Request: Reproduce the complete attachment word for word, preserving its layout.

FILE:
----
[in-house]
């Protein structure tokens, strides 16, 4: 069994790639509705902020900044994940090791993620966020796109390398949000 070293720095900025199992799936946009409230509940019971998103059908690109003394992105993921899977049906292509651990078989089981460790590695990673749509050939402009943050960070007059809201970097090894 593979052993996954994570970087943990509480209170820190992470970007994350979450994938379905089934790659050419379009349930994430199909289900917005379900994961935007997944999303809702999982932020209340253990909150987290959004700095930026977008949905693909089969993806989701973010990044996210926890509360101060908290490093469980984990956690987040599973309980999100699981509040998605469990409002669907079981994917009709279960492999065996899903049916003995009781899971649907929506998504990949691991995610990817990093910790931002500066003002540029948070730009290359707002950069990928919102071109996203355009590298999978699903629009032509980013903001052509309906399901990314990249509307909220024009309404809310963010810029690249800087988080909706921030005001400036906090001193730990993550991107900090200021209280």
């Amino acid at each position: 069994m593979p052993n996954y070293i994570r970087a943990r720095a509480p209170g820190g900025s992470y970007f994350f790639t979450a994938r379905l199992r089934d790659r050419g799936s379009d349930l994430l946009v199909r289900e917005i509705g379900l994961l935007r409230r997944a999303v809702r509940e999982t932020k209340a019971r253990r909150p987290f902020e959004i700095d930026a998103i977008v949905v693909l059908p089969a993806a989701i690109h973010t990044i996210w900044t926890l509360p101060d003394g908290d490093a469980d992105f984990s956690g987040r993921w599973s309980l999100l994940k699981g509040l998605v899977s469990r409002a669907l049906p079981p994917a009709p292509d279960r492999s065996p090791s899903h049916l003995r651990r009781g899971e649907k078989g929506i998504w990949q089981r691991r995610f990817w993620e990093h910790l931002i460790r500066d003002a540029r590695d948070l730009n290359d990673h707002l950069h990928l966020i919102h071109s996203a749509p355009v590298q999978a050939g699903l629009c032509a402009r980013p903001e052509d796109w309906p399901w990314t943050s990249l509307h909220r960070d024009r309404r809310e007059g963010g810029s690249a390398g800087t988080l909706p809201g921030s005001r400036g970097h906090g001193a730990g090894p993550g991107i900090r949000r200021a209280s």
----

[in-house]
């Protein structure tokens, strides 16, 4: 069994790639509705902020900044994940090791993620966020796109390398949000 070293720095900025199992799936946009409230509940019971998103059908690109003394992105993921899977049906292509651990078989089981460790590695990673749509050939402009943050960070007059809201970097090894 593979052993996954994570970087943990509480209170820190992470970007994350979450994938379905089934790659050419379009349930994430199909289900917005379900994961935007997944999303809702999982932020209340253990909150987290959004700095930026977008949905693909089969993806989701973010990044996210926890509360101060908290490093469980984990956690987040599973309980999100699981509040998605469990409002669907079981994917009709279960492999065996899903049916003995009781899971649907929506998504990949691991995610990817990093910790931002500066003002540029948070730009290359707002950069990928919102071109996203355009590298999978699903629009032509980013903001052509309906399901990314990249509307909220024009309404809310963010810029690249800087988080909706921030005001400036906090001193730990993550991107900090200021209280």
């Amino acid at each position: 069994m593979p052993n996954y070293i994570r970087a943990r720095a509480p209170g820190g900025s992470y970007f994350f790639t979450a994938r379905l199992r089934d790659r050419g799936s379009d349930l994430l946009v199909r289900e917005i509705g379900l994961l935007r409230r997944a999303v809702r509940e999982t932020k209340a019971r253990r909150p987290f902020e959004i700095d930026a998103i977008v949905v693909l059908p089969a993806a989701i690109h973010t990044i996210w900044t926890l509360p101060d003394g908290d490093a469980d992105f984990s956690g987040r993921w599973s309980l999100l994940k699981g509040l998605v899977s469990r409002a669907l049906p079981p994917a009709p292509d279960r492999s065996p090791s899903h049916l003995r651990r009781g899971e649907k078989g929506i998504w990949q089981r691991r995610f990817w993620e990093h910790l931002i460790r500066d003002a540029r590695d948070l730009n290359d990673h707002l950069h990928l966020i919102h071109s996203a749509p355009v590298q999978a050939g699903l629009c032509a402009r980013p903001e052509d796109w309906p399901w990314t943050s990249l509307h909220r960070d024009r309404r809310e007059g963010g810029s690249a390398g800087t988080l909706p809201g921030s005001r400036g970097h906090g001193a730990g090894p993550g991107i900090r949000r200021a209280s």